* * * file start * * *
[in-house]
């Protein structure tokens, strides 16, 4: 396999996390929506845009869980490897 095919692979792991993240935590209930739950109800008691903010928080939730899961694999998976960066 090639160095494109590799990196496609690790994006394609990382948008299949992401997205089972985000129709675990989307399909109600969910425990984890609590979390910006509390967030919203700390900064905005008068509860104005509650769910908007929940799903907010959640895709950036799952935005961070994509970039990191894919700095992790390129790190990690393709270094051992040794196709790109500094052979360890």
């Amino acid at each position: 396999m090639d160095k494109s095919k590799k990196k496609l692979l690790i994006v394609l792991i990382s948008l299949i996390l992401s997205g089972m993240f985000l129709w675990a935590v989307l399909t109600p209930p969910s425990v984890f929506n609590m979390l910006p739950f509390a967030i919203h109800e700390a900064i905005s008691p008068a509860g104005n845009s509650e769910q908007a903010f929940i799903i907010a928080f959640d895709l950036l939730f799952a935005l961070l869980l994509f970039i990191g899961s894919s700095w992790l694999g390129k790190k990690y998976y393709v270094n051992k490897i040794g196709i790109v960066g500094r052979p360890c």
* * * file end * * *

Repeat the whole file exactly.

[in-house]
């Protein structure tokens, strides 16, 4: 396999996390929506845009869980490897 095919692979792991993240935590209930739950109800008691903010928080939730899961694999998976960066 090639160095494109590799990196496609690790994006394609990382948008299949992401997205089972985000129709675990989307399909109600969910425990984890609590979390910006509390967030919203700390900064905005008068509860104005509650769910908007929940799903907010959640895709950036799952935005961070994509970039990191894919700095992790390129790190990690393709270094051992040794196709790109500094052979360890």
């Amino acid at each position: 396999m090639d160095k494109s095919k590799k990196k496609l692979l690790i994006v394609l792991i990382s948008l299949i996390l992401s997205g089972m993240f985000l129709w675990a935590v989307l399909t109600p209930p969910s425990v984890f929506n609590m979390l910006p739950f509390a967030i919203h109800e700390a900064i905005s008691p008068a509860g104005n845009s509650e769910q908007a903010f929940i799903i907010a928080f959640d895709l950036l939730f799952a935005l961070l869980l994509f970039i990191g899961s894919s700095w992790l694999g390129k790190k990690y998976y393709v270094n051992k490897i040794g196709i790109v960066g500094r052979p360890c």